5. There has been recent evidence suggesting that ELF fields may act as co-promoters, essentially enhancing the effects of chemical tumour promoters, possibly via an effect on cell to cell communication, but again these studies have proved difficult to replicate 12. Suggestions that tumour progression could be affected, either by suppression of immune surveillance or by inhibition of melatonin synthesis, remain largely a matter for conjecture given the tentative nature on which they are based 12.
  6. Thus, at present, there is no persuasive biological evidence that ELF electromagnetic fields can influence any of the accepted stages in carcinogenesis. There is no clear basis from which to derive a meaningful assessment of risk, nor is there any indication of how any putative risk might vary with exposure.
  7. In the absence of any convincing experimental support, the Advisory Group stresses the urgent need for large and statistically robust epidemiological studies based on objective measurements of exposure to electromagnetic fields and the need to investigate further the basis for any interactions of environmental levels of electromagnetic fields with the body. In the UK the National Childhood Cancer Study, which should have the required characteristics, is examining the possible influence of a number of agents, including magnetic fields, on the incidence of childhood cancer.


1 NRPB. Electromagnetic fields and the risk of cancer: Report of an Advisory Group on Non-Ionising Radiation. Doc. NRPB, 3, No. 1, 1–138 (1992).

2 NRPB. Electromagnetic fields and the risk of cancer: Summary of the views of the Advisory Group on Non-Ionising Radiation on epidemiological studies published since its 1992 report. Doc. NRPB, 4 No. 5, 65–9 (1993).

3 Guénel, P, Raskmark, P, Andersen, J B and Lynge, E. Incidence of cancer in persons with occupational exposure to electromagnetic fields in Denmark. Br. J. Ind. Med., 50, 758–64 (1993).

4 Tynes, T, Andersen, A and Langmark, F. Incidence of cancer in Norwegian workers potentially exposed to electromagnetic fields. Am. J. Epidemiol., 136, 81–8 (1992).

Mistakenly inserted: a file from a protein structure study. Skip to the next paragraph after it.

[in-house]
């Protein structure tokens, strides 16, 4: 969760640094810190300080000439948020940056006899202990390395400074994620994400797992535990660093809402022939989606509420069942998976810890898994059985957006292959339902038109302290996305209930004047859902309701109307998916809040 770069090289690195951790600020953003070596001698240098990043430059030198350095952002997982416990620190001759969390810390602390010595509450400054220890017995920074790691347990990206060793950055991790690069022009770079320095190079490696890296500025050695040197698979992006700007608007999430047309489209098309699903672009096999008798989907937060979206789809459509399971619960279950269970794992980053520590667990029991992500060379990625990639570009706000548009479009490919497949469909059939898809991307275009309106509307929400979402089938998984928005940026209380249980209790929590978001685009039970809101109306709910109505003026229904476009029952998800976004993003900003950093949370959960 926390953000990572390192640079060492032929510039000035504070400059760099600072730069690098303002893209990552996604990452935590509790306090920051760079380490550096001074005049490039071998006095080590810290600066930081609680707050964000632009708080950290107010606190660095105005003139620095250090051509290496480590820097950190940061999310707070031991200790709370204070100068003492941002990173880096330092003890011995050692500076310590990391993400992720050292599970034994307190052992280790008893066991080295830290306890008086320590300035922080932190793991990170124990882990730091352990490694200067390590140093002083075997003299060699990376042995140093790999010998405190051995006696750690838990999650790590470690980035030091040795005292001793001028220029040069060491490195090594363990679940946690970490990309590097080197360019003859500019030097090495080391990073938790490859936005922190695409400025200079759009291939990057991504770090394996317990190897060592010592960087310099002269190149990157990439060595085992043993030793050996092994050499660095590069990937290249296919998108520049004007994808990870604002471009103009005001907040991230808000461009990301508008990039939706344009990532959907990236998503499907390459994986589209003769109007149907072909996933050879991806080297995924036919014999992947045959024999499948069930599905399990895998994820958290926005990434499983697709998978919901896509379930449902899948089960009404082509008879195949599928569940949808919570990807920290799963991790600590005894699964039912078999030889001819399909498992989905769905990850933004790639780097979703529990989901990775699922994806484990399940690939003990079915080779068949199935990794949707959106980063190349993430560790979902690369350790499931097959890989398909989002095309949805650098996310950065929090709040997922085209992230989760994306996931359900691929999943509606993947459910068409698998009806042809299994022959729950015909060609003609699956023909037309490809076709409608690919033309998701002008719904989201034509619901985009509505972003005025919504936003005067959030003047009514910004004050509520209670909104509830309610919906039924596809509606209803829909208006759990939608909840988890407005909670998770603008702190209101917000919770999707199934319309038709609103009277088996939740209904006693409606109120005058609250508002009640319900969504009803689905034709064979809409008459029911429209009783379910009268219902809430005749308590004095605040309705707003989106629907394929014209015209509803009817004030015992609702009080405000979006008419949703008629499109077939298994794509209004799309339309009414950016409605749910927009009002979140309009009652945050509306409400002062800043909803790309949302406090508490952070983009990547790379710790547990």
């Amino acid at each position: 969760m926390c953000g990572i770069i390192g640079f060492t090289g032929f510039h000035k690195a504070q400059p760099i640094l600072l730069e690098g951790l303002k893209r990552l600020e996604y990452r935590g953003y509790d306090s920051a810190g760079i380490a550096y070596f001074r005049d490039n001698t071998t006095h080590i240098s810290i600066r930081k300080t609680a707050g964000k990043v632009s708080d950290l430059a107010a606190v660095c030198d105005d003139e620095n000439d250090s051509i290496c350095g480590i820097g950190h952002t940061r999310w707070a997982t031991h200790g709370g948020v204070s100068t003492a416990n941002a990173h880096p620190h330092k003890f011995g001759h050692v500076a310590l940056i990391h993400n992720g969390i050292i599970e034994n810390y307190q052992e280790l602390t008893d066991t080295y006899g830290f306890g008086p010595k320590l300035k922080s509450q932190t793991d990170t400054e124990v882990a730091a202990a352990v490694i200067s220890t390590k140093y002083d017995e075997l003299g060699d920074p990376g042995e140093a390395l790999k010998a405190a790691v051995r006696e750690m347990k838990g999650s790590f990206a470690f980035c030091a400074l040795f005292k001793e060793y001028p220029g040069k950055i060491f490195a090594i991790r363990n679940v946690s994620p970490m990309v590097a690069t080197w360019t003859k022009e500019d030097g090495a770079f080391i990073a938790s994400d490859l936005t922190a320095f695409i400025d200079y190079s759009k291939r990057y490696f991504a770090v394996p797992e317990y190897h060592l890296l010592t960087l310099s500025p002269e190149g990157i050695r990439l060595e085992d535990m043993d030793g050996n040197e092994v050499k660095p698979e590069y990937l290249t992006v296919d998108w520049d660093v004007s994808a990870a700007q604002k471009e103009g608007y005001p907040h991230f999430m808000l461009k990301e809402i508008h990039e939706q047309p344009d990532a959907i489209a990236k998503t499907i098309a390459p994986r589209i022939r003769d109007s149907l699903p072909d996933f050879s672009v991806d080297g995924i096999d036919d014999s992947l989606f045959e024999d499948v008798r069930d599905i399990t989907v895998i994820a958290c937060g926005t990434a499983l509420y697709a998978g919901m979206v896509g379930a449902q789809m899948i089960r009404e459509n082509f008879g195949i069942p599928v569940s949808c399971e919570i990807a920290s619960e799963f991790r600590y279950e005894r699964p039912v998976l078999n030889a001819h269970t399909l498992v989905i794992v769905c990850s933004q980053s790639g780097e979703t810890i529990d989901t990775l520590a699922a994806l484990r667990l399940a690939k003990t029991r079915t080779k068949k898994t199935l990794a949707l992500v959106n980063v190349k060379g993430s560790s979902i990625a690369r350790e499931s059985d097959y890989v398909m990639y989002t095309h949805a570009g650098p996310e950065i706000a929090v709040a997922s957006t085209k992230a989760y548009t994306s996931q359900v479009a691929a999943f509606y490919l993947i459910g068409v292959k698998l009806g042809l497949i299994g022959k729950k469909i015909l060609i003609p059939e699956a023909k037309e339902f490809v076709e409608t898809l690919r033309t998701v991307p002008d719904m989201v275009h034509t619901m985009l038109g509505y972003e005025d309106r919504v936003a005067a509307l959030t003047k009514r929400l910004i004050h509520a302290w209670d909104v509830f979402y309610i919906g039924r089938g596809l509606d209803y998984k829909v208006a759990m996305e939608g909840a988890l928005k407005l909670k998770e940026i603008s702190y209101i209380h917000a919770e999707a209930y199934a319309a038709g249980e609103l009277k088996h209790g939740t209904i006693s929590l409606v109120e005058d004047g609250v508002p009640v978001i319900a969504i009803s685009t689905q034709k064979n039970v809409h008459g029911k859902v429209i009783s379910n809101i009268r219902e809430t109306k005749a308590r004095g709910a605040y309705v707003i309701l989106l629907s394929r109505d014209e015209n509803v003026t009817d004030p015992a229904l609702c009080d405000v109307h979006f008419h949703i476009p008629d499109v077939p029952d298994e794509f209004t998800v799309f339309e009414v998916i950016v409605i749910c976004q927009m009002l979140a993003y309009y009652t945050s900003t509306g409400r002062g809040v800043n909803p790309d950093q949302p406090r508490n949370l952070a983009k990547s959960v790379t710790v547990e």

5 Floderus, B, Persson, T, Stenlund, C, Wennberg, A, Öst, Ä and Knave, B. Occupational exposure to electromagnetic fields in relation to leukaemia and brain tumours: A case control study in Sweden. Cancer Causes Control, 4, 465–76 (1993).

6 Thériault, G, Goldberg, M, Miller, A B, Armstrong, B, Guénel, P, Deadman, J, Imbernon, E, To, T, Chevalier, A, Cyr, D and Wall, C. Cancer risks associated with occupational exposure to magnetic fields among electric utility workers in Ontario and Quebec, Canada, and France: 1970-1989. Am. J. Epidemiol., 139, 550–572 (1994).

7 Feychting, M and Ahlbom, A. Magnetic fields and cancer in children residing near Swedish high-voltage power lines. Am. J. Epidemiol, 138, 467–81 (1993).

8 Olsen, J H, Nielsen, A and Schulgen, G. Residence near high voltage facilities and risk of cancer in children. Br. Med. J., 307, 891–5 (1993).

9 Verkasalo, P K, Pukkala, E, Hongisto, M Y, Valjus, J E, JÄrvinen, P J, Heikkilä, K V and Koskenvuo, M. Risk of cancer in Finnish children living close to power lines. Br. Med. J., 307, 895–9 (1993).

10 Ahlbom, A, Feychting, M, Koskenvuo, M, Olsen, J H, Pukkala, E, Schulgen, G and Verkasalo, P. Electromagnetic fields and childhood cancer (letter). Lancet, 342, 1295–6 (1993).

11 Sienkiewicz, Z J, Cridland, N A, Kowalczuk, C I and Saunders, R D. Biological effects of electromagnetic fields and radiation. IN The Review of Radio Science 1990–92 (W R Stone, ed). New York, Oxford University Press, pp 737–70 (1993).

12 Saunders, R D and Kowalczuk, C I. Weak electromagnetic field interactions and cancer. Radiol. Prot. Bull., No. 148, 38–40 (1993).


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Last reviewed: 5 August 2013